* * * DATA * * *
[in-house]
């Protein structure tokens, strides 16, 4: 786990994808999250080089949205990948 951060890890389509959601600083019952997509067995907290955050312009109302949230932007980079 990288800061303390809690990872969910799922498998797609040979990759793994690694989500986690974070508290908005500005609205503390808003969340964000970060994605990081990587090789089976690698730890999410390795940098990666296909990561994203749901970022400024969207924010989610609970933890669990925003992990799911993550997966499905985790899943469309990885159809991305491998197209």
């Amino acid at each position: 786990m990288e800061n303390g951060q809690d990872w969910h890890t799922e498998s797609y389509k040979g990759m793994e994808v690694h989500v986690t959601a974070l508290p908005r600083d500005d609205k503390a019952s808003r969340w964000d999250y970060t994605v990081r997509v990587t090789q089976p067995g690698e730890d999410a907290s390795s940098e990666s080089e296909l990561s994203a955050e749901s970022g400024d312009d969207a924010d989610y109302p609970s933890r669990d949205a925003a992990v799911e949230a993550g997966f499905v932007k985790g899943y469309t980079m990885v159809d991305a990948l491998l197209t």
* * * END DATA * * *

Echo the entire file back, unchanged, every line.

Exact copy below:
[in-house]
């Protein structure tokens, strides 16, 4: 786990994808999250080089949205990948 951060890890389509959601600083019952997509067995907290955050312009109302949230932007980079 990288800061303390809690990872969910799922498998797609040979990759793994690694989500986690974070508290908005500005609205503390808003969340964000970060994605990081990587090789089976690698730890999410390795940098990666296909990561994203749901970022400024969207924010989610609970933890669990925003992990799911993550997966499905985790899943469309990885159809991305491998197209």
């Amino acid at each position: 786990m990288e800061n303390g951060q809690d990872w969910h890890t799922e498998s797609y389509k040979g990759m793994e994808v690694h989500v986690t959601a974070l508290p908005r600083d500005d609205k503390a019952s808003r969340w964000d999250y970060t994605v990081r997509v990587t090789q089976p067995g690698e730890d999410a907290s390795s940098e990666s080089e296909l990561s994203a955050e749901s970022g400024d312009d969207a924010d989610y109302p609970s933890r669990d949205a925003a992990v799911e949230a993550g997966f499905v932007k985790g899943y469309t980079m990885v159809d991305a990948l491998l197209t």